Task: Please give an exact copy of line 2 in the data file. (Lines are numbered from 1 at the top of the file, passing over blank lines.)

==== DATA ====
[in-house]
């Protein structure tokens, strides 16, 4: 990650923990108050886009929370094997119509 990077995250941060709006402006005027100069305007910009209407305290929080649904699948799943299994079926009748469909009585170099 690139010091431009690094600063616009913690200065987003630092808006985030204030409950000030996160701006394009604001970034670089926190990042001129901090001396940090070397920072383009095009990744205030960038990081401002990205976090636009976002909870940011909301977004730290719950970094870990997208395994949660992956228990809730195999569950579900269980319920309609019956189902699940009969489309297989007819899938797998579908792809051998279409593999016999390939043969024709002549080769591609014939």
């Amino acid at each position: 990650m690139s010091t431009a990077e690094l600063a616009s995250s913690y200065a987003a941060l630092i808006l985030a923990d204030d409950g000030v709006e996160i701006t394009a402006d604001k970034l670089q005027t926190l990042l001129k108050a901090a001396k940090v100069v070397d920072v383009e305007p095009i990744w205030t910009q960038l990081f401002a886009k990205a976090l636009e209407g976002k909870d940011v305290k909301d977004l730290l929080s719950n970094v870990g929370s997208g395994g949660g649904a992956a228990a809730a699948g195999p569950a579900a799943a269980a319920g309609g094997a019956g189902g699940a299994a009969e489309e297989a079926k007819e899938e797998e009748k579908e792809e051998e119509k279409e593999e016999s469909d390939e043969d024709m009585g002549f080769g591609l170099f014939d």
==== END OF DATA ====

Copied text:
């Protein structure tokens, strides 16, 4: 990650923990108050886009929370094997119509 990077995250941060709006402006005027100069305007910009209407305290929080649904699948799943299994079926009748469909009585170099 690139010091431009690094600063616009913690200065987003630092808006985030204030409950000030996160701006394009604001970034670089926190990042001129901090001396940090070397920072383009095009990744205030960038990081401002990205976090636009976002909870940011909301977004730290719950970094870990997208395994949660992956228990809730195999569950579900269980319920309609019956189902699940009969489309297989007819899938797998579908792809051998279409593999016999390939043969024709002549080769591609014939």